common, in return for which contracting in approximately 20 percent of cases which is
authorities offer financial gain to bidders. very difficult to apply, and this phenomena can
A specific manifestation of this is when the also be linked to frequently changing legisla-
preferred bidder submits a lower price and tion (State Audit Office of Hungary, 2008b, p.
hence wins the tender. Another specific 16). The launching of civil proceedings for
method of collusion is determining tender damages is not typical following the protrac-
conditions in a way that favours a singled-out tion of the administrative phase, as this pro-
bidder, meaning that all other bidders are at a tracted process often results in a lapse of inter-
disadvantage to begin with. est. As a result, there is no possibility of actual
Bidder cartelism: entrepreneurs submitting legal remedy, as there is already a valid agree-
bids divvy up the public procurement projects ment in force between the contracting author-
beforehand, which means that the costs of ity and the winner, which cannot be subse-
implementation rise compared to the costs quently amended through legal remedy, and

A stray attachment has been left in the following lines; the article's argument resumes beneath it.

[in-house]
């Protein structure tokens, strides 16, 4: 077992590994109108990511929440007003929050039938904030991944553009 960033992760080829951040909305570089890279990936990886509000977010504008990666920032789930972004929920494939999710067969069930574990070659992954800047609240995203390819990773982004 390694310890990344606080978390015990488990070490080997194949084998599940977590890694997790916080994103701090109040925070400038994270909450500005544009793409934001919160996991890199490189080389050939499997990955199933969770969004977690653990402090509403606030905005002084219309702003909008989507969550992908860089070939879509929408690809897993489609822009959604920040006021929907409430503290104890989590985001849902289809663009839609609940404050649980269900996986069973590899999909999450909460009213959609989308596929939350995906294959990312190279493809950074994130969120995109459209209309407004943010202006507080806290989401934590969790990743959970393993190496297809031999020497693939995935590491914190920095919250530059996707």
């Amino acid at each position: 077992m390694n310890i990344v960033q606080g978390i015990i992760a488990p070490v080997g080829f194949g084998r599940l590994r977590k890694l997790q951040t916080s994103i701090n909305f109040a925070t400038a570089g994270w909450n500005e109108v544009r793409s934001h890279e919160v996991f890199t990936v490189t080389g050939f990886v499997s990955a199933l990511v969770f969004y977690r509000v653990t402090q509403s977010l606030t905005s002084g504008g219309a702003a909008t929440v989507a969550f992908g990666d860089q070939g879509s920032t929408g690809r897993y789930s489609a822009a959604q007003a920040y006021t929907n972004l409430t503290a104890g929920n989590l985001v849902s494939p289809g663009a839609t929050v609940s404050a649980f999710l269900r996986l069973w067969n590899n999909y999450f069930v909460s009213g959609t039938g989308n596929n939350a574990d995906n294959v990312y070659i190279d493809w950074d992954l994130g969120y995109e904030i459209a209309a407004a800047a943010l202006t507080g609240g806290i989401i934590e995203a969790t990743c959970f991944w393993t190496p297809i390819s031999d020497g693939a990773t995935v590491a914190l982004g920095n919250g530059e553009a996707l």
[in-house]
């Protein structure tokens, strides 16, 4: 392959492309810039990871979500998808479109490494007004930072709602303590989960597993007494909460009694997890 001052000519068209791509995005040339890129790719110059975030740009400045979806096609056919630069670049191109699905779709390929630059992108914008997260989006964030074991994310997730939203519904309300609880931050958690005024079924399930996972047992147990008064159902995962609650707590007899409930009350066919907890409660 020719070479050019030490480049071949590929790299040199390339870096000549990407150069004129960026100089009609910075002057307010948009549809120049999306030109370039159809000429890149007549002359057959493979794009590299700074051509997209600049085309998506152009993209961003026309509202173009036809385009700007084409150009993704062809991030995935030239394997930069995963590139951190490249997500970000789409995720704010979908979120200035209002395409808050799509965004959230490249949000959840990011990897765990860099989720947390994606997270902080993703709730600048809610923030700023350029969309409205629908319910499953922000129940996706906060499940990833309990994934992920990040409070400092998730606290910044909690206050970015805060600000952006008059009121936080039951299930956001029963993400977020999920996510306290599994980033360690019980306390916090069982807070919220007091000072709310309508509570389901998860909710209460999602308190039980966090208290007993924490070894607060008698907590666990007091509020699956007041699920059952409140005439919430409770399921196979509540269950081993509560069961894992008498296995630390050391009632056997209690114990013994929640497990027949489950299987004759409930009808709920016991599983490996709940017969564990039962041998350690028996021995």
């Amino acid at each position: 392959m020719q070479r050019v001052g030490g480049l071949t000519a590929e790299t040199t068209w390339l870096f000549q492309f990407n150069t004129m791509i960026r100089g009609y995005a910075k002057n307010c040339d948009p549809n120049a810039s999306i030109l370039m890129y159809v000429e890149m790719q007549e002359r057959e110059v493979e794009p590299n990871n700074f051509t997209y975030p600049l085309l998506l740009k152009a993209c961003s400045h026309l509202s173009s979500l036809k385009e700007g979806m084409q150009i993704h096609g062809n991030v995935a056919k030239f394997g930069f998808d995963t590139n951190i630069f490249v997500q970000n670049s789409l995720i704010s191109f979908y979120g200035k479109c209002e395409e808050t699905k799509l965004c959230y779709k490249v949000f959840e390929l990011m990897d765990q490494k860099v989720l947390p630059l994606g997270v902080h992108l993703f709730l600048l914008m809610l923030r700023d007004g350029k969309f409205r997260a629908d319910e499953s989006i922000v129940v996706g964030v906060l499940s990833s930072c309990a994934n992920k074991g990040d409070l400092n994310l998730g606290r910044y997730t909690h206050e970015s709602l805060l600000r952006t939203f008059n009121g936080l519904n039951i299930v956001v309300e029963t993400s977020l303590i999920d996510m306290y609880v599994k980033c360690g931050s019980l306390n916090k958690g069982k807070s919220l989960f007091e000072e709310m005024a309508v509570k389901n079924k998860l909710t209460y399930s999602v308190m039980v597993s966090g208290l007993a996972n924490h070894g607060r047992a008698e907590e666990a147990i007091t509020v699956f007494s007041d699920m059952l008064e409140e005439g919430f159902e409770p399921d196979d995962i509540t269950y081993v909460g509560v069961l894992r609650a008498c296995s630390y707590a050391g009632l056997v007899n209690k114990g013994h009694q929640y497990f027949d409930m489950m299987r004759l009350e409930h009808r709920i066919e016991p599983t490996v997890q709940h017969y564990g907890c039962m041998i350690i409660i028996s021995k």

realisable in competition, as there is only a sem- therefore in most cases the contracting author-
blance of competition. ity is only hit with a fine.
Withdrawal of funds available for public pro- In the absence of relevant legislation, only a
curement: corruption can also occur when in limited number of organisations concerned
the case of an apparently winning, but undesir- could produce information on the field of pub-
able bidder the contracting authority con- lic procurement. No database exists for the
sciously withdraws the funds available for pub- supervisory agencies on institutional public
lic procurement. procurements (as shown by audit reports pre-
PPP-schemes: given the complex nature of pared by the SAO), therefore they were unable
these projects, it is easy to determine unjustifi- to support the reform process of public pro-
ably high prices with respect to certain ele- curements with appropriate indicators. The
ments, and this goes unnoticed by public indicators assisting the unfolding of the new
administration and local government decision strategy urged from 2007 in the interest of
makers, who thereby accept the price. curbing corruption have not yet been prepared.
The low rate of participation (approximately The deficiencies of the cooperation of the
30 percent) by local governments in centralised government and the Public Procurement


Council also contributed to the fact that many Under such circumstances there is adequate